So we've all seen those commercials lately where the integration of new technology with automobiles lets a person unlock and start his or her spiffy new BMW remotely with a cellphone app. It's convenient indeed and may also make it more convenient for hackers to hijack your car. According to two security researchers, hackers can do just that via what's called "war texting."
Don Bailey and Mathew Solnik, employed by iSEC Partners, have found a way to unlock vehicles using remote control and telemetry systems such as the BMW Assist, GM OnStar, Ford Sync, and Hyundai Blue Link. With off-the-shelf parts and a couple hours of tinkering, the duo was able to reverse engineer the communication protocol and pose as the GSM or CDMA mobile network servers via "war texting" or the act of finding open wireless networks.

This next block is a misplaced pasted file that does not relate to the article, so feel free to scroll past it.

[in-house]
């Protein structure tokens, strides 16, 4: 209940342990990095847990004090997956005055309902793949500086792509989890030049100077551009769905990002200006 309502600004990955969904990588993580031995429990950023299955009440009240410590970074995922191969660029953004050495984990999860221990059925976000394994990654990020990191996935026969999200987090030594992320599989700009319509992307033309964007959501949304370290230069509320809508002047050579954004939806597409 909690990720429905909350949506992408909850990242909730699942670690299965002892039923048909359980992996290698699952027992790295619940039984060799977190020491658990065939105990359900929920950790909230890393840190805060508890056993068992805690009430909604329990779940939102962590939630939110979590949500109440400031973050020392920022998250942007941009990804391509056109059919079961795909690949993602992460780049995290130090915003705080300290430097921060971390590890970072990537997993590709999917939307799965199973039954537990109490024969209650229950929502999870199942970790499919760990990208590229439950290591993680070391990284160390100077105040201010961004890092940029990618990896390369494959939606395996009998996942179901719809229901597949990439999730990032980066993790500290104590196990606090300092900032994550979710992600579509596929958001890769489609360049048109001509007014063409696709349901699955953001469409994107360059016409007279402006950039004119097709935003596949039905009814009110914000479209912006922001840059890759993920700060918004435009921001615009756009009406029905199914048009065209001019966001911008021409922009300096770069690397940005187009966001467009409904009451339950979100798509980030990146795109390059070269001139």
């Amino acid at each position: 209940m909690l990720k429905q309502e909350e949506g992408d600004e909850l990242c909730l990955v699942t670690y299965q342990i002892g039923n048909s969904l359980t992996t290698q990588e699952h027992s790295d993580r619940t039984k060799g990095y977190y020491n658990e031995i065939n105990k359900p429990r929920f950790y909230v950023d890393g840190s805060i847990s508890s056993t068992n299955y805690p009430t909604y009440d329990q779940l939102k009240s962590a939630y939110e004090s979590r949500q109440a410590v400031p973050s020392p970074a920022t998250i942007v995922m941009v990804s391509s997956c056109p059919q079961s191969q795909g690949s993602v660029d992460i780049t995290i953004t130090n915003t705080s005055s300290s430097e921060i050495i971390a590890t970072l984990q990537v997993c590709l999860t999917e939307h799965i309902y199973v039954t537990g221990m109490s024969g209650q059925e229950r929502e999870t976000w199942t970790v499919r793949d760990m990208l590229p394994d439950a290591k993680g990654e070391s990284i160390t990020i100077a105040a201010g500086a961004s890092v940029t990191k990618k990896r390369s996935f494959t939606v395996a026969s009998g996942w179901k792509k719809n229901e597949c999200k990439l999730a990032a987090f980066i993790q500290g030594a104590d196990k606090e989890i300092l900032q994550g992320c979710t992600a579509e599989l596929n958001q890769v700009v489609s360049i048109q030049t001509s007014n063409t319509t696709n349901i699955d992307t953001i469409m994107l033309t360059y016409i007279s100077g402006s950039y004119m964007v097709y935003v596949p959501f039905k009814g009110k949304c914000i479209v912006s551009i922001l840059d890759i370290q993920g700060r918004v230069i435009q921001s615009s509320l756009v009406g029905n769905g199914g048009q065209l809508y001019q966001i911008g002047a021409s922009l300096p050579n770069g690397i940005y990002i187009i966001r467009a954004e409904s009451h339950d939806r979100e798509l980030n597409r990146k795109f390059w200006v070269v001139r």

The scariest part of this vulnerability is that it may apply to many other systems that also use telephony as a control network, including traffic control systems, 3G security cameras, home automation systems, and SCADA systems. SCADA is employed in many industrial applications such as manufacturing, power generation, water treatment, as well as oil and gas pipelines management.
Bailey and Solnik will be presenting their findings at the Black Hat conference next week, but will not reveal the exact details of their attack until the affected manufacturers fix the problem. They also do not plan on disclosing which on-board systems they were able to hack.
Other security presentations expected at Black Hat include the recent claims of a vulnerability in laptop batteries, specifically those of Apple's MacBook Pro and Air laptops, that could allow hackers to take control of laptop and even cause physical harm.